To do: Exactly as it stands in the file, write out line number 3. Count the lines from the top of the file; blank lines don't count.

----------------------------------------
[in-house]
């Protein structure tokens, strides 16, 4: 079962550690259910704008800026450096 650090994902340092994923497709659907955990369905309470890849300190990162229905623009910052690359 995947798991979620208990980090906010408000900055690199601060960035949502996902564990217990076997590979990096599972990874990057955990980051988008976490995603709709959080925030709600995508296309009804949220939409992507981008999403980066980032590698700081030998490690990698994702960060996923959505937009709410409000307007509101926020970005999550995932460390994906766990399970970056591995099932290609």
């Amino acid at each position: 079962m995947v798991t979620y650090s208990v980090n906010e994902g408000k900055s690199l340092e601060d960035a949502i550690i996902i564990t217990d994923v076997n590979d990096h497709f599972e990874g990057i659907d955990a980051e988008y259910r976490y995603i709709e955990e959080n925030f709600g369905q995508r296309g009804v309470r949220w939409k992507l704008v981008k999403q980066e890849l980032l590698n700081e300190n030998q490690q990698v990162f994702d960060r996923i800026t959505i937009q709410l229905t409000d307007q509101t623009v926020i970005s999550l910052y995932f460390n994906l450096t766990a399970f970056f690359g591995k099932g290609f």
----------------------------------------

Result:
């Amino acid at each position: 079962m995947v798991t979620y650090s208990v980090n906010e994902g408000k900055s690199l340092e601060d960035a949502i550690i996902i564990t217990d994923v076997n590979d990096h497709f599972e990874g990057i659907d955990a980051e988008y259910r976490y995603i709709e955990e959080n925030f709600g369905q995508r296309g009804v309470r949220w939409k992507l704008v981008k999403q980066e890849l980032l590698n700081e300190n030998q490690q990698v990162f994702d960060r996923i800026t959505i937009q709410l229905t409000d307007q509101t623009v926020i970005s999550l910052y995932f460390n994906l450096t766990a399970f970056f690359g591995k099932g290609f």